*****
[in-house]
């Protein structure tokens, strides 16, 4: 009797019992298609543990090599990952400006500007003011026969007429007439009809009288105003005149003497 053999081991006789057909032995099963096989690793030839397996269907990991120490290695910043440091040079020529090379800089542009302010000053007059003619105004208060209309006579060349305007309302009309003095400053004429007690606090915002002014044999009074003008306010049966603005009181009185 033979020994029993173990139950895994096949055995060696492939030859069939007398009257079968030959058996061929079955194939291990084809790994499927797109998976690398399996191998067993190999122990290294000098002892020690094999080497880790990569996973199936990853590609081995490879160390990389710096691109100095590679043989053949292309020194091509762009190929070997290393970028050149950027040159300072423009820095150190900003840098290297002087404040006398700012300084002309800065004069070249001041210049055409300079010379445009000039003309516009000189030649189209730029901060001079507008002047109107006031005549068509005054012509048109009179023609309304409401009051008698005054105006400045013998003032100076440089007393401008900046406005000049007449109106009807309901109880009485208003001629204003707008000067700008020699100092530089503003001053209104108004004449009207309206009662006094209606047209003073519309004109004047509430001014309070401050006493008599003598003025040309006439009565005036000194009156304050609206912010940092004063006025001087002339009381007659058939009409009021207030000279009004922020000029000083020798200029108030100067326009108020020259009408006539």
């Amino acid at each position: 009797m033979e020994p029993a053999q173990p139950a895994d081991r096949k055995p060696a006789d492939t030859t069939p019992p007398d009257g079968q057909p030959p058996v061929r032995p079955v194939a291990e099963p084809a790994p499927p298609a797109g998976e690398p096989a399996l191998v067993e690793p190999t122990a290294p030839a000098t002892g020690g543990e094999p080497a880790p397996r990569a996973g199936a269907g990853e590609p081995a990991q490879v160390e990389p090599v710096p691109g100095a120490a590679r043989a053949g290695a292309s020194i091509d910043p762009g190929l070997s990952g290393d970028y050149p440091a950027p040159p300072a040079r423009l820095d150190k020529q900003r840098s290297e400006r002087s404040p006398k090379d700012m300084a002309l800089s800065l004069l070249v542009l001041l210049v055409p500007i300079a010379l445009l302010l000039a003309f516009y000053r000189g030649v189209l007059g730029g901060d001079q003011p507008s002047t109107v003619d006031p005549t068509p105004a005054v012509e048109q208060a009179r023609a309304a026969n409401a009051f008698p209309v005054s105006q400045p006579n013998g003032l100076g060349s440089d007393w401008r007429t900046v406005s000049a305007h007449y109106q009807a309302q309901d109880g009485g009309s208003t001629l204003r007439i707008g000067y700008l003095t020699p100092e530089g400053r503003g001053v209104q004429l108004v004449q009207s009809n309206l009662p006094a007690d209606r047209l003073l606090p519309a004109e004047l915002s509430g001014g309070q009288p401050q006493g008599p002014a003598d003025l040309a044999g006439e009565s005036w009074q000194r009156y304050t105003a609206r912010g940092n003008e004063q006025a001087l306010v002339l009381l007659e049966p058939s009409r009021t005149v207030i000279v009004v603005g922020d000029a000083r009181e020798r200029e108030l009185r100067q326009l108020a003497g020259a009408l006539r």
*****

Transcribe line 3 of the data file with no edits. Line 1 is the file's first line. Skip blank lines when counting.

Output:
């Amino acid at each position: 009797m033979e020994p029993a053999q173990p139950a895994d081991r096949k055995p060696a006789d492939t030859t069939p019992p007398d009257g079968q057909p030959p058996v061929r032995p079955v194939a291990e099963p084809a790994p499927p298609a797109g998976e690398p096989a399996l191998v067993e690793p190999t122990a290294p030839a000098t002892g020690g543990e094999p080497a880790p397996r990569a996973g199936a269907g990853e590609p081995a990991q490879v160390e990389p090599v710096p691109g100095a120490a590679r043989a053949g290695a292309s020194i091509d910043p762009g190929l070997s990952g290393d970028y050149p440091a950027p040159p300072a040079r423009l820095d150190k020529q900003r840098s290297e400006r002087s404040p006398k090379d700012m300084a002309l800089s800065l004069l070249v542009l001041l210049v055409p500007i300079a010379l445009l302010l000039a003309f516009y000053r000189g030649v189209l007059g730029g901060d001079q003011p507008s002047t109107v003619d006031p005549t068509p105004a005054v012509e048109q208060a009179r023609a309304a026969n409401a009051f008698p209309v005054s105006q400045p006579n013998g003032l100076g060349s440089d007393w401008r007429t900046v406005s000049a305007h007449y109106q009807a309302q309901d109880g009485g009309s208003t001629l204003r007439i707008g000067y700008l003095t020699p100092e530089g400053r503003g001053v209104q004429l108004v004449q009207s009809n309206l009662p006094a007690d209606r047209l003073l606090p519309a004109e004047l915002s509430g001014g309070q009288p401050q006493g008599p002014a003598d003025l040309a044999g006439e009565s005036w009074q000194r009156y304050t105003a609206r912010g940092n003008e004063q006025a001087l306010v002339l009381l007659e049966p058939s009409r009021t005149v207030i000279v009004v603005g922020d000029a000083r009181e020798r200029e108030l009185r100067q326009l108020a003497g020259a009408l006539r």